Getting Kids to the Colleges They Deserve

As a college freshman, Michael Carter realized that many students had survived a more circuitous route to college than he had. As we noted last year, Carter did some digging and found out that many well-prepared, but low income students don’t enroll in four year college. He decided to do something about the under-match problem and formed Strive for College, and began recruiting his college classmates to support the post-secondary planning of high school students. He also began recruiting some great board members (and me) to the cause.
After graduation he became the full-time executive director of the nonprofit and launched a national expansion funded by generous families and the Michael & Susan Dell Foundation. Carter was named a CNN Hero (watch the great video). CNN summarizes, “Strive for College pairs high-school students with college students for free, one-on-one consultation over a yearlong period. Each pair works together through the application process for colleges, scholarships, and financial aid.”
After building a rudimentary decision-support platform to help students pick the best possible college, Carter spotted a couple of key insights—a great college-picking platform would be informative and easy to use and would utilize a combination of social media and predictive analytics. Carter launched a startup, Ustrive, to build the next-gen platform.
Ustrive, now in beta, “is like eHarmony for admissions instead of dating,” said Carter, “It tells students where they are likely to get in and graduate.” Students can drill down into details and find out, for example, that Latino males have a 40 percent chance of graduating at a particular school versus 80 percent at another school. The team is adding social media features so that students in a given high school can all work on applications concurrently.
Virtual breakthrough. Presenting the combination of mentoring and an information platform to potential sponsors in a rural state, Carter landed on another breakthrough–virtual mentoring. Video conferencing technology is not just for family connections and business meetings, it is widely used inspeech therapy and other forms of therapy. Initial trials of virtual student mentoring have been very positive according to Carter who thinks it will become a widely-used strategy in blended counseling systems.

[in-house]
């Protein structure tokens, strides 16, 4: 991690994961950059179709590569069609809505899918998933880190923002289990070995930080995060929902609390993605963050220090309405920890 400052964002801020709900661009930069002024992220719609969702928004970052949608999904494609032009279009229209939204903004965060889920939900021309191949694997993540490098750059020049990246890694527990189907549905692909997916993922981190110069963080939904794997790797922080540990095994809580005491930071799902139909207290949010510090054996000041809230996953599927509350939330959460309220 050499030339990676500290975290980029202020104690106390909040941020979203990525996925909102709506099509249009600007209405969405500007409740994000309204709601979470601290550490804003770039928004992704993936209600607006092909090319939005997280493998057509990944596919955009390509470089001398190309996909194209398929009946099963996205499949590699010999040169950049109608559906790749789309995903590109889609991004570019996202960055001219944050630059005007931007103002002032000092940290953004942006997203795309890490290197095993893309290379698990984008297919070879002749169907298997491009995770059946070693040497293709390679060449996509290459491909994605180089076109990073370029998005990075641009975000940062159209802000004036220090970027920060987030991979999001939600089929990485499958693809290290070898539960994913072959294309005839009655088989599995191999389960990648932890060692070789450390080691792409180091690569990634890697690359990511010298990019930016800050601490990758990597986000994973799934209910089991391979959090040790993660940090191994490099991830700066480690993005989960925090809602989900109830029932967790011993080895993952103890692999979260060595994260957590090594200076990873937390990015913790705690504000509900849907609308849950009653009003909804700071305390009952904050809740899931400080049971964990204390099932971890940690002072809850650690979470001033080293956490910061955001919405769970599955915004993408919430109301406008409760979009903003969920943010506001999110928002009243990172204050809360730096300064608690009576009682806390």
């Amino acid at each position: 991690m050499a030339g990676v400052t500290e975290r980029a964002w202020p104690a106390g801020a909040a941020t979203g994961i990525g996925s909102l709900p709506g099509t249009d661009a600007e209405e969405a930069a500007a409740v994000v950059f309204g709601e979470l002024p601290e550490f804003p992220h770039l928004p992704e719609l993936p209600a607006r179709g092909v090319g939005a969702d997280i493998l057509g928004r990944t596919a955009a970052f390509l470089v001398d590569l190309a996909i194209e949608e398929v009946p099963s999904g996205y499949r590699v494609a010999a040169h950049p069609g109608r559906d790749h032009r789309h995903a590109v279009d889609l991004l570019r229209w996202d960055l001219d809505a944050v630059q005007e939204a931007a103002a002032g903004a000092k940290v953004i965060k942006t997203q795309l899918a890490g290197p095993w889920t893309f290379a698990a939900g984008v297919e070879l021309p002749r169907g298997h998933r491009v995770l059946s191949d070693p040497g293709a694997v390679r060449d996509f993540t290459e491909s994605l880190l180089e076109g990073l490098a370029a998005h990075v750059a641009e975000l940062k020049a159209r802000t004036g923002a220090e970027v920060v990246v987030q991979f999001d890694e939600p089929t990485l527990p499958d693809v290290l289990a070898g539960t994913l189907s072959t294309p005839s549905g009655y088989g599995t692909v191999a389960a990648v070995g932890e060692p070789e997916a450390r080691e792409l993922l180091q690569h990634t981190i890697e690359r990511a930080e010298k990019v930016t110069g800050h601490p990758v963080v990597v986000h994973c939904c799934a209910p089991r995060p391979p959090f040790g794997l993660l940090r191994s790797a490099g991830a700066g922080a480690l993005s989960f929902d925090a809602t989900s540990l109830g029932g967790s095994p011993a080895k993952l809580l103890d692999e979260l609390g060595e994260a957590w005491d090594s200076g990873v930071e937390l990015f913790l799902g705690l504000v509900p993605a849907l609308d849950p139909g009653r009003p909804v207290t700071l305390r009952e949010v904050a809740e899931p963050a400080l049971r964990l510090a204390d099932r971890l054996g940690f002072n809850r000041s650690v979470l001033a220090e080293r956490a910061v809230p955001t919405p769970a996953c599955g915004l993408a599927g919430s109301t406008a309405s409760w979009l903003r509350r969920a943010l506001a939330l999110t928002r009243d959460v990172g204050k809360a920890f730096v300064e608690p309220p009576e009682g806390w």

Carter would like to see an earlier start to college and career awareness and thinks “middle school is a good time to get kids focused.”
The combination of a mentor and an information platform can be powerful. Carter mentioned a Pennsylvania junior mentored by students at Carnegie Mellon. Her GPA jumped from 2.7 to 3.2 after learning what GPA she would need to attend her target universities. Michael said, “We weren’t supporting her academically, she just did it just because we helped her understand her goal.”
We interviewed Michael Carter as part of our investigation of next-generation guidance systems. We’ll publish our findings next month. Please let us know if you have examples or ideas for improving college and career readiness for all students; contact us at [email protected].
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Tom Vander Ark

Tom Vander Ark is the CEO of Getting Smart. He has written or co-authored more than 50 books and papers including Getting Smart, Smart Cities, Smart Parents, Better Together, The Power of Place and Difference Making. He served as a public school superintendent and the first Executive Director of Education for the Bill & Melinda Gates Foundation.

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